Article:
Relist (and Hold) Watch
on Jan 10, 2013 at 4:13 pm
John Elwood (finally) reviews Monday’s relisted and held cases.
Welcome to 2013! I hope all of you had an enjoyable holiday season – whether spent in the company of loved ones, engaging in recreational pursuits, or just contemplating an exciting new work year.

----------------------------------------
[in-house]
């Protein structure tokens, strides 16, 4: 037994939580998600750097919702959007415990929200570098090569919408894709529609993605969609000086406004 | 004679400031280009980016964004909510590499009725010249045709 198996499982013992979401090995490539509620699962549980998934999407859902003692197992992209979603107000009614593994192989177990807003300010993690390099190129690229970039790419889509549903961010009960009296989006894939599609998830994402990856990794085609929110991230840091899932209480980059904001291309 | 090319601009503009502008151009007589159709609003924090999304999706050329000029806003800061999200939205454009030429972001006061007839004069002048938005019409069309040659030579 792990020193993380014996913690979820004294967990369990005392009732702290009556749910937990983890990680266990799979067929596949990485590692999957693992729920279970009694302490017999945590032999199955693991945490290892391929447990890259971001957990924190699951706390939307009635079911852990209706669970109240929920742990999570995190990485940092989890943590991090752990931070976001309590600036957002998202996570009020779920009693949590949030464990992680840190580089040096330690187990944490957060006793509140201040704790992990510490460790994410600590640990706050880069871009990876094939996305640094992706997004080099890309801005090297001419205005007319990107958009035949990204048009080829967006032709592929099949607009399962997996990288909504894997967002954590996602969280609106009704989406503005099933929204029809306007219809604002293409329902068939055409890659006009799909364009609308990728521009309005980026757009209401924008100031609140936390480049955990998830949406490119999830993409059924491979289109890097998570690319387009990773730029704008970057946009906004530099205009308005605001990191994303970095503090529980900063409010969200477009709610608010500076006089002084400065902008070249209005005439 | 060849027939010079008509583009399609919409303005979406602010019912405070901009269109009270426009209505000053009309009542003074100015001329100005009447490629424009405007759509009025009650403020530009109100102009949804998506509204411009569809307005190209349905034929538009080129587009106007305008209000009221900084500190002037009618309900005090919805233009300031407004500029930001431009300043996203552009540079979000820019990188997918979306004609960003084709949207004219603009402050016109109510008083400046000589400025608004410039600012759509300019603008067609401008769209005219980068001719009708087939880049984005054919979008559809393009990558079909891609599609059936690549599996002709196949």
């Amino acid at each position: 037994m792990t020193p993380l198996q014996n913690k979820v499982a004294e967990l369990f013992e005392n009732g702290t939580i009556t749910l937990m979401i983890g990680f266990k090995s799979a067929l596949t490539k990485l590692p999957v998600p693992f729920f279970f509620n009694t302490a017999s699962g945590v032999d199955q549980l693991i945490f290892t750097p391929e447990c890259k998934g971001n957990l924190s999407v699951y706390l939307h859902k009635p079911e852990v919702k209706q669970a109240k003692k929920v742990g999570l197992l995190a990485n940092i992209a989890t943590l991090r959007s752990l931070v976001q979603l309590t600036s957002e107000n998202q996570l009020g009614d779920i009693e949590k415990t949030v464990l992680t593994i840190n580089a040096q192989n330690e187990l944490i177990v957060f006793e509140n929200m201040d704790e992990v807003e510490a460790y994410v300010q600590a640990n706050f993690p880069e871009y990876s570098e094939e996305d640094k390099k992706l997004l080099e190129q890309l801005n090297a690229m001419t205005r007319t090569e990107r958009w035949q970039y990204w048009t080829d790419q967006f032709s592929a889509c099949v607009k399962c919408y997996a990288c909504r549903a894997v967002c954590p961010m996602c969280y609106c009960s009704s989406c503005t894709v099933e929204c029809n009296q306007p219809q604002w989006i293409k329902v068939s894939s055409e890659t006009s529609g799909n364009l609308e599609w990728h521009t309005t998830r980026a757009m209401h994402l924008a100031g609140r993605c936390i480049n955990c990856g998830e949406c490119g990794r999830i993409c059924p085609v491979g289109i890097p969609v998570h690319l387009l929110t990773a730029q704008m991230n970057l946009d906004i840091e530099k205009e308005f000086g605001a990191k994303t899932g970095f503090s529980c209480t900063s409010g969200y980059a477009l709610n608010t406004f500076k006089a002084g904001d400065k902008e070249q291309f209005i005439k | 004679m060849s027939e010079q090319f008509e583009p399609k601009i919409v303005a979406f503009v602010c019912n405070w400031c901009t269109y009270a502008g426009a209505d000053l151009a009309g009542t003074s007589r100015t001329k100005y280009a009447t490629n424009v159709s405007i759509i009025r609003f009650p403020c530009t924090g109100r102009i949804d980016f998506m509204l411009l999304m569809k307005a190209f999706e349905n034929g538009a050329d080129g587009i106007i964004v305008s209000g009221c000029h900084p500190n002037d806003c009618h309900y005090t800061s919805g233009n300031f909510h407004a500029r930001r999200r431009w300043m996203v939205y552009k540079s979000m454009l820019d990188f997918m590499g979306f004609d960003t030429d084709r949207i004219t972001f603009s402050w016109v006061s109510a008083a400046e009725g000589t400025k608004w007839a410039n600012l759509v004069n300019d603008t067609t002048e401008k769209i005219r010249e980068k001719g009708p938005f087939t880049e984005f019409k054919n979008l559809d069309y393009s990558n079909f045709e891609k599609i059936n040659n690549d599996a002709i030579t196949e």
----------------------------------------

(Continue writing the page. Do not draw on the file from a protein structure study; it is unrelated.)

One thing the Justices apparently didn’t do over the holidays was polish off December’s relists. Both are back for more exciting relist action. That includes now-six-time relister Bond v. United States, 12-158, a.k.a. “the case of the hazardous doorknob,” involving Congress’s authority to enact legislation to implement a treaty. Let me say for the umpteenth time that we should be getting an opinion (or maybe opinions by this point) respecting denial of cert. soon. Back for its second time in this hallowed blog is City of New York v. Southerland, 12-215, which concerns a Children’s Services case worker and qualified immunity for Section 1983 claims. (The third possible relist we were wondering about back in December, Kentucky v. King, 12-140—recall the Clerk’s office hadn’t updated the docket—turns out to be a hold.)